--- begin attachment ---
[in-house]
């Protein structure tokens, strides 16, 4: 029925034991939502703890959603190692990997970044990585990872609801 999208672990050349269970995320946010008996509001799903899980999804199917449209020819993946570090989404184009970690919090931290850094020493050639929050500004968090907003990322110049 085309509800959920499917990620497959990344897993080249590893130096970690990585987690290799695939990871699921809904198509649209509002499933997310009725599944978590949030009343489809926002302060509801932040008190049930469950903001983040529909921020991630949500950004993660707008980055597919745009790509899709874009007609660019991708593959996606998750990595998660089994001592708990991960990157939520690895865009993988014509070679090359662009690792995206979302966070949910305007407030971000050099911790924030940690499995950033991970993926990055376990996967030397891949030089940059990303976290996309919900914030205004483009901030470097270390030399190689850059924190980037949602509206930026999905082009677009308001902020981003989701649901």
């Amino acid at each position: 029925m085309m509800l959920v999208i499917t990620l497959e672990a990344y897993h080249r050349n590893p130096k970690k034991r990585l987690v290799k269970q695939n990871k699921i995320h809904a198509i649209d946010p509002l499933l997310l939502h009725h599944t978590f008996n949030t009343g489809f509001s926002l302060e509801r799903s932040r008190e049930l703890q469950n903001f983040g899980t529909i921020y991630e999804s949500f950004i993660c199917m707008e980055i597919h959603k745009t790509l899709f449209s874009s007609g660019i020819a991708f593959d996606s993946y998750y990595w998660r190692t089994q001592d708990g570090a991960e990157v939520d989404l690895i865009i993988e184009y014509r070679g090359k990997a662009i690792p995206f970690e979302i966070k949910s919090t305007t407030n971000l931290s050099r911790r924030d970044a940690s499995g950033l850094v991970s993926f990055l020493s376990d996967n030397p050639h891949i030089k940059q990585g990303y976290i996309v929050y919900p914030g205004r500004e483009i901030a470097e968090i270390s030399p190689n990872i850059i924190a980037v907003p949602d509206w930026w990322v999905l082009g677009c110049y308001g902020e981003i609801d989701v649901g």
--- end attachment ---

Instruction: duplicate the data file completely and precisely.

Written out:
[in-house]
């Protein structure tokens, strides 16, 4: 029925034991939502703890959603190692990997970044990585990872609801 999208672990050349269970995320946010008996509001799903899980999804199917449209020819993946570090989404184009970690919090931290850094020493050639929050500004968090907003990322110049 085309509800959920499917990620497959990344897993080249590893130096970690990585987690290799695939990871699921809904198509649209509002499933997310009725599944978590949030009343489809926002302060509801932040008190049930469950903001983040529909921020991630949500950004993660707008980055597919745009790509899709874009007609660019991708593959996606998750990595998660089994001592708990991960990157939520690895865009993988014509070679090359662009690792995206979302966070949910305007407030971000050099911790924030940690499995950033991970993926990055376990996967030397891949030089940059990303976290996309919900914030205004483009901030470097270390030399190689850059924190980037949602509206930026999905082009677009308001902020981003989701649901």
């Amino acid at each position: 029925m085309m509800l959920v999208i499917t990620l497959e672990a990344y897993h080249r050349n590893p130096k970690k034991r990585l987690v290799k269970q695939n990871k699921i995320h809904a198509i649209d946010p509002l499933l997310l939502h009725h599944t978590f008996n949030t009343g489809f509001s926002l302060e509801r799903s932040r008190e049930l703890q469950n903001f983040g899980t529909i921020y991630e999804s949500f950004i993660c199917m707008e980055i597919h959603k745009t790509l899709f449209s874009s007609g660019i020819a991708f593959d996606s993946y998750y990595w998660r190692t089994q001592d708990g570090a991960e990157v939520d989404l690895i865009i993988e184009y014509r070679g090359k990997a662009i690792p995206f970690e979302i966070k949910s919090t305007t407030n971000l931290s050099r911790r924030d970044a940690s499995g950033l850094v991970s993926f990055l020493s376990d996967n030397p050639h891949i030089k940059q990585g990303y976290i996309v929050y919900p914030g205004r500004e483009i901030a470097e968090i270390s030399p190689n990872i850059i924190a980037v907003p949602d509206w930026w990322v999905l082009g677009c110049y308001g902020e981003i609801d989701v649901g």